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Present: De Sampayo J. and Schneider A.J.
GALGAMUWA v. WEERASEKEEA et al.
81—D. C. Anuradhapura, 724.
Partition—Intervention after interlocutory decree for establishing a trust—
Plaintiff claiming to be an heir .of one Banda sought to partitiona land as~ against the other heirs of Banda. The respondents, afterinterlocutory decree, sought to intervene, alleging that Banda held certainshares of the land in trust for them.
Held, that the. respondents were entitled to establish the trustin this action.
rjiHE facts are set out in the judgment.
Bawa, K.C. (with him Balasingham and Groos-Dabrera), for firstdefendant, appellant.
A. St. V. Jayawardene (with him Samaraunckreme), forrespondents.
July 3, 1919. De Sampayo J.—
This appeal involves a question of procedure in a partition action.The plaintiff brought this action to partition between himself and/the six original defendants a land described in the first paragraphof the plaint. The title disclosed by him was traced to two personsnamed Loku Banda and Puncki Banda, who on June 6, 1893,obtained a Crown grant. The plaintiff and defendants are eitherheirs or purchasers under Punchi Banda, it being alleged that LokuBanda died intestate without issue and leaving his brother PunchiBanda as. the sole heir. The District Judge, after inquiry; enteredan interlocutory decree, and referred the matter of partition to aCommissioner in the usual course; but before the partition was com-pleted, and before any final decree was entered, the respondents tothis appeal came into the case and applied to intervene, and claimeda half share under somewhat peculiar circumstances. They statedthat a certain land called Walauwewatta belonging to a lady, TikiriKumarihamy, who died intestate, leaving four children, namely,Tikiri Banda, Paranagama Kumarihamy, Loku Banda, and PunchiBanda, the two last named being the predecessors in title of theplaintiff and- the original defendants. They further stated thatTikiri Banda and Paranagama Kumarihamy’s interest in that landWalauwewatta came to the intervenients by right of inheritance.
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There is no need to question the correctness of the title to the landWalauwewatta, but they go further and say that in the process ofconstruction of a certain tank and irrigation works by the Crownthe land Walauwewatta was submerged and became part of'’thetank and works so constructed, and that in consequence the Crowngranted the land now in question to Loku Banda and PunchiBanda as compensation for the benefit of all the members of thefamily. Accordingly, they say that Loku Banda and Punchi Bandaheld the land in trust for themselves as well as other members of thefamily, in accordance with the rights they had to the land Walauwe-watta. The District Judge, after hearing, the first defendant,appellant, who objected to the application, allowed the respondents-to intervene. The appeal is taken from that order, and it is con-tended that the District Judge should not have allowed -this inter-vention at all, and that the respondents should have been relegatedto a separate action for the purpose of establishing the trust andhaving their rights secured to them. In support of this contentionthe case of Silva v. Silva 1 was cited. That decision, if I may say so,is perfectly right. There, however, it was the plaintiff who had toestablish a trust in his favour under the deed by which the defendantwas vested with title. This Court, in view of the provisions of thePartition Ordinance, decided that the plaintiff not being a co-ownerat the date of- the action was not entitled to bring the action forpartition. In this case it is not a question as to whether the parti-tion action was originally rightly brought, but as to whether therespondents, who assert a right to certain interest in the land, shouldbe allowed to come in to safeguard those interests. In the decidedcase the plaintiff by being thrown out was in no way prejudicedas to his substantial rights, because he could still bring a separateaction to establish the trust and to have his share allowed him; butthese respondents, if they were not allowed to intervene' and thepartition action went on, would no longer have been able to disputethe right of the parties to the action after final decree had beenentered in this case. I can quite understand that, if the claimdepended- on any complicated questions, it would be inconvenientto have them decided in a partition action, and in such a case theproper course might be to suspend the partition proceedings untilsuch questions were determined in a separate action, but in thiscase I do not see that the question the Court has to determine isanything but simple. I think the District Judge was right in <adopting the course he did, and in allowing the intervention so asto determine the question in the same proceedings.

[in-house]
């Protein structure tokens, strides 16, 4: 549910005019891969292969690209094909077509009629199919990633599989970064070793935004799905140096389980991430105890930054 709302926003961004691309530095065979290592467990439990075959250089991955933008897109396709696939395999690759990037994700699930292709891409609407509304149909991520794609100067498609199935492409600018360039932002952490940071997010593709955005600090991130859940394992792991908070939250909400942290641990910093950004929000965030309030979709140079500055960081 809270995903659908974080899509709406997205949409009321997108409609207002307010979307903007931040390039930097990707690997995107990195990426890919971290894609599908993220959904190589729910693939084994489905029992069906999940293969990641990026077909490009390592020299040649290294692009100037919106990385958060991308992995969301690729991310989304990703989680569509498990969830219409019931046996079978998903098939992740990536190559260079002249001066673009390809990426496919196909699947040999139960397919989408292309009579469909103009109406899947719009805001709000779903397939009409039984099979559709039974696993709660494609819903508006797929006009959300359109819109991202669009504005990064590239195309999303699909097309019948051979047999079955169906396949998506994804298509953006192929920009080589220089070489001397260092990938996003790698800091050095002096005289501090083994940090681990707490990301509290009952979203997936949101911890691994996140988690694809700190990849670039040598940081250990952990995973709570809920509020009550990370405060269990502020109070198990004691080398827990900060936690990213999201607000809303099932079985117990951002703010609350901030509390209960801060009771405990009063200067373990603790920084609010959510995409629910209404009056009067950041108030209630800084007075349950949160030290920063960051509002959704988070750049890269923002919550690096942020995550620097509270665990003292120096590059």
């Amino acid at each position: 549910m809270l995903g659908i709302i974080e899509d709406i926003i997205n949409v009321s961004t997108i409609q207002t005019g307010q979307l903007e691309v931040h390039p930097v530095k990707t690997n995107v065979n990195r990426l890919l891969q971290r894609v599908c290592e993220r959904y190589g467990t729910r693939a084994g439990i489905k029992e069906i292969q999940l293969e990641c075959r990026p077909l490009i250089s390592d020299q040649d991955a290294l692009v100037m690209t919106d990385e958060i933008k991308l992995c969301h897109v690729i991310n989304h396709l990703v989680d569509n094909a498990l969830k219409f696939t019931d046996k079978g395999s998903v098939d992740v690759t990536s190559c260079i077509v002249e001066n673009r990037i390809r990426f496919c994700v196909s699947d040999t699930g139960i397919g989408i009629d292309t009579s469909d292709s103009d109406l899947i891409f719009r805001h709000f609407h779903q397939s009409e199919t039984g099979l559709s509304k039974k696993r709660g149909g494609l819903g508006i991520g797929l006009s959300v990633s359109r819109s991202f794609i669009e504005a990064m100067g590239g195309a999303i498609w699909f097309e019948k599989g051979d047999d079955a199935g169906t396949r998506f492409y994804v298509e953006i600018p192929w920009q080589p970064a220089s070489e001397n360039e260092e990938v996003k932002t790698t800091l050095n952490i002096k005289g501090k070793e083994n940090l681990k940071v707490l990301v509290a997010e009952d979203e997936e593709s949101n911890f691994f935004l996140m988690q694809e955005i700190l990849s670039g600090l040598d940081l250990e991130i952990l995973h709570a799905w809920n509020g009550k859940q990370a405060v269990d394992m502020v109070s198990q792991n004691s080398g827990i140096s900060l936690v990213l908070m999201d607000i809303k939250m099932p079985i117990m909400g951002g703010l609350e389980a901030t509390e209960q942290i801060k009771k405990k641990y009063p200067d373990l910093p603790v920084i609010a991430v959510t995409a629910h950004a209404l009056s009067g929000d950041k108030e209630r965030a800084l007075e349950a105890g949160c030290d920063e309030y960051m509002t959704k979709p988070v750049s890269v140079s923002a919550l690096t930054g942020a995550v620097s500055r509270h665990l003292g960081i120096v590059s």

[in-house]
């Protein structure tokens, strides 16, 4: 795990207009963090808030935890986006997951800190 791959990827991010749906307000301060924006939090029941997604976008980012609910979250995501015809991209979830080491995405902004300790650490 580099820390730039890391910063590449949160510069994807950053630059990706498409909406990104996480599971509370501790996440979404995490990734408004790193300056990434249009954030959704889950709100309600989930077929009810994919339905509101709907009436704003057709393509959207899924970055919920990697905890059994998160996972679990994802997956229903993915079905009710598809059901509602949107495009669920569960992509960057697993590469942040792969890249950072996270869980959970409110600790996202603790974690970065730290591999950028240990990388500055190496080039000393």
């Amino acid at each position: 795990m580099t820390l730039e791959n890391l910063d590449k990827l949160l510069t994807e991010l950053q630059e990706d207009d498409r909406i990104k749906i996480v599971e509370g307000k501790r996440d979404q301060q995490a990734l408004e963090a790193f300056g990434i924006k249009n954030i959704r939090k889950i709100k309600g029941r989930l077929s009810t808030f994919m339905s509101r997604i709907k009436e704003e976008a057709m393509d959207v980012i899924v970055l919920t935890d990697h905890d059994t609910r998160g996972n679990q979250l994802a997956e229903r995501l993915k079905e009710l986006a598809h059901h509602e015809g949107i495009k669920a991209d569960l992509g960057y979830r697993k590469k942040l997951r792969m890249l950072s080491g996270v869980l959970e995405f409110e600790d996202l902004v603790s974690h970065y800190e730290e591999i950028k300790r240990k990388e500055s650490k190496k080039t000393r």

I would dismiss the appeal, with costs.
Schneider A.J.—I agree.
1 (1916) 19 N. L. B. 47.
GALGAMUWA v. WEERASEKERA et al